Remember at the beginning when I said something to the effect of “popularity does not ensure quality”? For me, Mirai Nikki was that kind of show. I’m not going to be appalled or disgusted if you’re a fan, but I didn’t get much out of it, or at least not much that was worthwhile, with its wealth of character, plotting and tone issues, plus the embarrassing attempts to show off just how grimdark it could get. It wasn’t the worst of the worst, but certainly not an anime I’ll remember all that fondly.
Oh, I just realized I never mentioned the opening. I liked it! Some people love it, and it was good, but I just liked it. It won’t live among my mental shortlist of favorite anime openings, but I wouldn’t tell you to skip it either.
So, after taking everything into account (as well as my own subjective enjoyment), on a scale from F to S, Mirai Nikki is a solid C. I considered D, I did, but there’s maybe a third of a really good show in here, it’s just buried under the sea of mediocrity that is everything else. Ultimately, it’s not something I’d actively recommend or actively tell you to avoid, it just exists, with all its quirks and missteps.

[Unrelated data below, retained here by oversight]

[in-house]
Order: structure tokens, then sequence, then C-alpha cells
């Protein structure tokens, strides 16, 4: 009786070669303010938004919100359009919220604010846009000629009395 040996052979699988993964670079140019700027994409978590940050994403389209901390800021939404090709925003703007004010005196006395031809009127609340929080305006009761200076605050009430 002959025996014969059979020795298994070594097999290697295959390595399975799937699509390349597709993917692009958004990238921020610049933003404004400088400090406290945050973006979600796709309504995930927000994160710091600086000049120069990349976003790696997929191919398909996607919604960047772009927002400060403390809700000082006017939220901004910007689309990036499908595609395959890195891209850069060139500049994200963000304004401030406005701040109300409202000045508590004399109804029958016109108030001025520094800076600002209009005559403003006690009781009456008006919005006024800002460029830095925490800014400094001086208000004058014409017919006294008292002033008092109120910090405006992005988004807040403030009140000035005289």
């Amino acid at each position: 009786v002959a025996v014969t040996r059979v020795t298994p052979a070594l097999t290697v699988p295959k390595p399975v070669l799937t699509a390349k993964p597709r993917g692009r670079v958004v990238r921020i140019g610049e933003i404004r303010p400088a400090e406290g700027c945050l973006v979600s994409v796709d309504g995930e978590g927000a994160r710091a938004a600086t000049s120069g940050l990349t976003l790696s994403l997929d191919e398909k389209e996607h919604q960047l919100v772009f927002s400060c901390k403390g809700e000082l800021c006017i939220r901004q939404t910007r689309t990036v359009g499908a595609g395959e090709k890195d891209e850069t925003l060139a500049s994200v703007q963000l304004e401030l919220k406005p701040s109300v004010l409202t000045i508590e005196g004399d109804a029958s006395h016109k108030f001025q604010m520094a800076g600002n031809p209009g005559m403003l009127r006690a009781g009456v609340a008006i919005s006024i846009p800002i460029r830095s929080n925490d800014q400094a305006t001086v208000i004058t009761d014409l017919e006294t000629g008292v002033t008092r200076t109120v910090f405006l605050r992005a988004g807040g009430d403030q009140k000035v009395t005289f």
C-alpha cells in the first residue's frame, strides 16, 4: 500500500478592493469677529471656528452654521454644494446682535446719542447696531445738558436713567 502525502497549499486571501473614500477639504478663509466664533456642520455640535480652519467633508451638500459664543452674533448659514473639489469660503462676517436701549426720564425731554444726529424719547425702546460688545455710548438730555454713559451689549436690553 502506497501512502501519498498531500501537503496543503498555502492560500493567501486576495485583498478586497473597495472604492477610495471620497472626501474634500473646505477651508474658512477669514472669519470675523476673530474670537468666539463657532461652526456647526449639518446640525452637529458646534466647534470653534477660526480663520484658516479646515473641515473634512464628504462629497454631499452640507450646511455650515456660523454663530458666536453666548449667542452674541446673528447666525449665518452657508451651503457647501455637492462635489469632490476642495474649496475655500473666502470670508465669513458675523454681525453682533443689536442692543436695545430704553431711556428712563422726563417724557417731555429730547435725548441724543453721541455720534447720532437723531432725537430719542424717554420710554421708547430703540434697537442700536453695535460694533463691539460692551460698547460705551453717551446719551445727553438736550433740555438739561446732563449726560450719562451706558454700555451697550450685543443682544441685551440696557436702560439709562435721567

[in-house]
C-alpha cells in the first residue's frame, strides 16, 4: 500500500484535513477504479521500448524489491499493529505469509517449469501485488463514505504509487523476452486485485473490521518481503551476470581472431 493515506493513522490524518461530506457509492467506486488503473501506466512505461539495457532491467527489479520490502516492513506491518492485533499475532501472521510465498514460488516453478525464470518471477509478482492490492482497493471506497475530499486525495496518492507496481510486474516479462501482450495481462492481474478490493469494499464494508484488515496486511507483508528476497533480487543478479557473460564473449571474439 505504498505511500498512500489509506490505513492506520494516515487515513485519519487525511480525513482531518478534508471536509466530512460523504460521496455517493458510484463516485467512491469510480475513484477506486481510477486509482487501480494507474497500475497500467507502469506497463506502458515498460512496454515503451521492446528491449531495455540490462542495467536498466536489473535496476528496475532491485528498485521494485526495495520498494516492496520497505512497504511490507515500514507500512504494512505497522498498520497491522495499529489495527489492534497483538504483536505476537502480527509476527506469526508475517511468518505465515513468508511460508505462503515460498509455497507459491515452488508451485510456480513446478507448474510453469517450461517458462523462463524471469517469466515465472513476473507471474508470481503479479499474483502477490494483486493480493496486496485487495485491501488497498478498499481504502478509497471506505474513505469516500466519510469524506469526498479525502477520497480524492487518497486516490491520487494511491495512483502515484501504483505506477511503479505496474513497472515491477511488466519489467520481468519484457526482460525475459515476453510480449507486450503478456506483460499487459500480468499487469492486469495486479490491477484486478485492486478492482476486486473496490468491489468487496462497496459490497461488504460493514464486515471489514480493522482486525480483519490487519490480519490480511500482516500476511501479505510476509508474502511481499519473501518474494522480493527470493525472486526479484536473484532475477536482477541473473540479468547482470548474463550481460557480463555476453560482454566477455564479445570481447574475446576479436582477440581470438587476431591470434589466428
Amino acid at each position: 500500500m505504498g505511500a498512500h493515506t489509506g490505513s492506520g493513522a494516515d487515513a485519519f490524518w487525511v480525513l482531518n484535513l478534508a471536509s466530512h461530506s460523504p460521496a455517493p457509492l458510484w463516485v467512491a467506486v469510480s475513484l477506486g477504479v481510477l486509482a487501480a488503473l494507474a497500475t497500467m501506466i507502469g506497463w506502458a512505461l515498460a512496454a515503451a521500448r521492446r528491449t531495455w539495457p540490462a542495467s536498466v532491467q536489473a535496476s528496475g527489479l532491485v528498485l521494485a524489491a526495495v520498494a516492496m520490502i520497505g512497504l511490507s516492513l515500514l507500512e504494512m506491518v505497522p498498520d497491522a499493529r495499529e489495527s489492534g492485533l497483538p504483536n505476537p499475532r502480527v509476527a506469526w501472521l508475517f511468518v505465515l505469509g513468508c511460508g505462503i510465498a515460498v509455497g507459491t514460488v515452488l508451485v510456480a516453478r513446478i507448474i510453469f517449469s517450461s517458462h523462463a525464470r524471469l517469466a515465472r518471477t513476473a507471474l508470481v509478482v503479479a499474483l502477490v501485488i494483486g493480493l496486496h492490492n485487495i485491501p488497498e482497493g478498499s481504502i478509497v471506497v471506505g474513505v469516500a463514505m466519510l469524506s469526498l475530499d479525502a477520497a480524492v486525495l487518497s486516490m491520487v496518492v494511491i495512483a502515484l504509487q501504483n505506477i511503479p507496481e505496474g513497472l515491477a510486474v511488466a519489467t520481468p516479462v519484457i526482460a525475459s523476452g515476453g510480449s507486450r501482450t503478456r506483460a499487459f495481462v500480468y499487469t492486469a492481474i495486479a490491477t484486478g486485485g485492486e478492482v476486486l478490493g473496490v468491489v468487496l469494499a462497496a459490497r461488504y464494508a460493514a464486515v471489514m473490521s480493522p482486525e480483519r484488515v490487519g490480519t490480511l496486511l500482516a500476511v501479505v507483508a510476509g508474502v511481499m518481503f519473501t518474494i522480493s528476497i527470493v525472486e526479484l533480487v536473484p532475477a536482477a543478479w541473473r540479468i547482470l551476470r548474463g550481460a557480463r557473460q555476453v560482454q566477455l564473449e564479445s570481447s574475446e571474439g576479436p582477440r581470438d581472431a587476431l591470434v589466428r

Also, I’m gonna be the odd one out and say that I didn’t much care for the sequel OVA, Redial. It felt contrived, pulling things out of thin air for the sake of a stereotypical “Happily Ever After” to the sort of story that really shouldn’t have one.
Despite my less-than-glowing opinion, if you’re in the market for dumb, edgy pseudo-thriller shows, Mirai Nikki is currently available for legal streaming on Funimation and Hulu. As with most Funimation series, there is a dub available, but I cannot comment on its quality or lack thereof.
For a second (and markedly more positive) opinion, you can always check out the AniTAY review below.